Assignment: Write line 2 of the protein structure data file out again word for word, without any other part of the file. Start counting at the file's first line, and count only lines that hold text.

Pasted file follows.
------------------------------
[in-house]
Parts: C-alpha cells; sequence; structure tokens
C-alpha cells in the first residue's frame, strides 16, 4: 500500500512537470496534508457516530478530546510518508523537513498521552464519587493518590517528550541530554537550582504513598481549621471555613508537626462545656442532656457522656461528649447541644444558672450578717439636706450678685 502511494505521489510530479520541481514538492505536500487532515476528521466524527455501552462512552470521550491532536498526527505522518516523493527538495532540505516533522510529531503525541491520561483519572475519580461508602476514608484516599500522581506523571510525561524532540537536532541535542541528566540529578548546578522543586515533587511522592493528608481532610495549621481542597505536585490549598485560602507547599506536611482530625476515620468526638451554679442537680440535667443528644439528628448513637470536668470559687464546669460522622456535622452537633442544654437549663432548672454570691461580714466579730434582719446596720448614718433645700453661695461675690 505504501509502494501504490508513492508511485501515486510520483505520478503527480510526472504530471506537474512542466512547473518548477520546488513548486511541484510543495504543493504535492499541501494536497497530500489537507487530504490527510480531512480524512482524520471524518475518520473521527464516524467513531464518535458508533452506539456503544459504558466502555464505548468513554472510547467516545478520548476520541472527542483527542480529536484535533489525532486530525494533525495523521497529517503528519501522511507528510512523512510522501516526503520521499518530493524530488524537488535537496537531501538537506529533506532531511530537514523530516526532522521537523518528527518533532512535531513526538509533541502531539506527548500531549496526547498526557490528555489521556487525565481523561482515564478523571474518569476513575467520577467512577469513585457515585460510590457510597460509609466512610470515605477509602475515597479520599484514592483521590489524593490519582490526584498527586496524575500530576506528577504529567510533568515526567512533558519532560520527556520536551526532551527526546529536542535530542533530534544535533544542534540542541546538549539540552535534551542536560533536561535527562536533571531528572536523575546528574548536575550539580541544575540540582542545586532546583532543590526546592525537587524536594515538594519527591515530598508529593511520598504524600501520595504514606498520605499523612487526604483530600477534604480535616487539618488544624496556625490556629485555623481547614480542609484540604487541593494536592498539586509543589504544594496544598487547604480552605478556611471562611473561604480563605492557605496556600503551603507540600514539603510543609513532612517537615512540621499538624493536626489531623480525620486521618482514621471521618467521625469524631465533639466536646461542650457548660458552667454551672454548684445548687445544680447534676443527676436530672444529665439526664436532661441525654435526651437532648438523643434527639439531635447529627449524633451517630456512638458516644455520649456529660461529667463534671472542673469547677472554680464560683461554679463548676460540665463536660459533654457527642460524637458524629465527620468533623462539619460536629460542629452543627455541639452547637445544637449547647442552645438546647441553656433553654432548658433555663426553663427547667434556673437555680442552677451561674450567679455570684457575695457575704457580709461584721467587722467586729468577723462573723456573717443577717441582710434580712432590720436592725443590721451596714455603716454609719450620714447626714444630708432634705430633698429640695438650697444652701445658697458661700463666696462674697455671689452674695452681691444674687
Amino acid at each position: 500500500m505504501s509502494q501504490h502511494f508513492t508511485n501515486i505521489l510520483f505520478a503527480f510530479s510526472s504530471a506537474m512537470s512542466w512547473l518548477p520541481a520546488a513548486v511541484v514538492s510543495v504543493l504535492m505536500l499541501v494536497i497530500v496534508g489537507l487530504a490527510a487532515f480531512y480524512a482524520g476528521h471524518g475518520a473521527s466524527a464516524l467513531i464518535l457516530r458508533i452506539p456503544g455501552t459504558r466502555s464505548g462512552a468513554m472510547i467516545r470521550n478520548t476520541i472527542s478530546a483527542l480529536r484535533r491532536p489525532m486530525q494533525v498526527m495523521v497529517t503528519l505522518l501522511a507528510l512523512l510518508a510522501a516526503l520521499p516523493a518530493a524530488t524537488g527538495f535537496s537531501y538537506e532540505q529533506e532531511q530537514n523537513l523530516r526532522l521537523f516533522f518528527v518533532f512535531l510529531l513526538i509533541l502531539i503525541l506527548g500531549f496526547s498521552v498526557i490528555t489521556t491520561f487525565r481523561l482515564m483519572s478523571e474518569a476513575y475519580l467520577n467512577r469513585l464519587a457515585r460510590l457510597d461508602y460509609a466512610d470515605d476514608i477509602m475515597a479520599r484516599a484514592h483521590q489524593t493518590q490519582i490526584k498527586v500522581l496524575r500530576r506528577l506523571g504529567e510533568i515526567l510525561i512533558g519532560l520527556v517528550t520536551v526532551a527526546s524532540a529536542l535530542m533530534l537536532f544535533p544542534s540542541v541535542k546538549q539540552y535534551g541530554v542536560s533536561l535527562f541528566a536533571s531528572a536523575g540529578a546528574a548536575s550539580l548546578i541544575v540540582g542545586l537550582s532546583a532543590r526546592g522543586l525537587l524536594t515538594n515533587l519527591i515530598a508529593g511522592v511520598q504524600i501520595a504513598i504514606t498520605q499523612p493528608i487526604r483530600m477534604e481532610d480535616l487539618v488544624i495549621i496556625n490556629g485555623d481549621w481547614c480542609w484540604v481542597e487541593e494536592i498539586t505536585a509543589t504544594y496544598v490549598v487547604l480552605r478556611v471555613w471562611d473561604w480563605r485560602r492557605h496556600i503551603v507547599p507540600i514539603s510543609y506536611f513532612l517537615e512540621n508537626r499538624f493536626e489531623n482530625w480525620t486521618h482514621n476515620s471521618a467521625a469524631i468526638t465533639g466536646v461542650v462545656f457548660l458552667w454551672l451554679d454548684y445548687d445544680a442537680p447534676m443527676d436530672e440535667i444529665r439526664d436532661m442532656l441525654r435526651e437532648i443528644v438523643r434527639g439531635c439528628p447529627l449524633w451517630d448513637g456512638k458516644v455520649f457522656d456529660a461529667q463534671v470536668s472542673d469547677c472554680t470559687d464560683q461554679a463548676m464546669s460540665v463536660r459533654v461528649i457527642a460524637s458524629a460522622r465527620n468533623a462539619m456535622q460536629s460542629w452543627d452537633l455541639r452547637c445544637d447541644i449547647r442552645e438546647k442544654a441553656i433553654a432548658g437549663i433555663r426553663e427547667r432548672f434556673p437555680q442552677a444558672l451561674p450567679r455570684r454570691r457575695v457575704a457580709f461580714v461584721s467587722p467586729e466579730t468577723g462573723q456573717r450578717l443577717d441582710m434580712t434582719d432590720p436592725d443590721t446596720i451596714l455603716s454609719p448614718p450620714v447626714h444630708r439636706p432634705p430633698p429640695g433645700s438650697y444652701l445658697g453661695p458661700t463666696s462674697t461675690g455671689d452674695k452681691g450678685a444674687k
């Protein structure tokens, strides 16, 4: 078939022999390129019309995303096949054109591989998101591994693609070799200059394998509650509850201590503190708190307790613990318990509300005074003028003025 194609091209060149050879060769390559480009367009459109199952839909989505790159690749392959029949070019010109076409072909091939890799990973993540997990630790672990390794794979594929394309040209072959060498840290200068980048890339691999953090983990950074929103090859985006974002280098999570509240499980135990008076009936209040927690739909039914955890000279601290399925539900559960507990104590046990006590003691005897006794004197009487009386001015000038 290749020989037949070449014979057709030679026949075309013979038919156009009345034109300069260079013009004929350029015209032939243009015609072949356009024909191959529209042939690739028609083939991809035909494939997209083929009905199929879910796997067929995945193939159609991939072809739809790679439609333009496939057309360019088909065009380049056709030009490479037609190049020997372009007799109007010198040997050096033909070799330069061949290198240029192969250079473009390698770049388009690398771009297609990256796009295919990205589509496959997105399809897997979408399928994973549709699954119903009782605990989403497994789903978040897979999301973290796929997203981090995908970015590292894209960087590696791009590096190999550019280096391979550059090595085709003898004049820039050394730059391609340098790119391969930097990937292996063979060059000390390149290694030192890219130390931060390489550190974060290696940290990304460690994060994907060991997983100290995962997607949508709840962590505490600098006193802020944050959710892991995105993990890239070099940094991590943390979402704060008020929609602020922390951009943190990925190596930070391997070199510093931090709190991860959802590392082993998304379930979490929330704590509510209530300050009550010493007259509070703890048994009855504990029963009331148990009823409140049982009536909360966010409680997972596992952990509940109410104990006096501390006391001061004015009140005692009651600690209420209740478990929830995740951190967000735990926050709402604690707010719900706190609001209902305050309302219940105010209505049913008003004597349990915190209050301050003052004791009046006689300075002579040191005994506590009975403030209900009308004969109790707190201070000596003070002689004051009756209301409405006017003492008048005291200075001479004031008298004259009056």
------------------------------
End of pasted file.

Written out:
Parts: C-alpha cells; sequence; structure tokens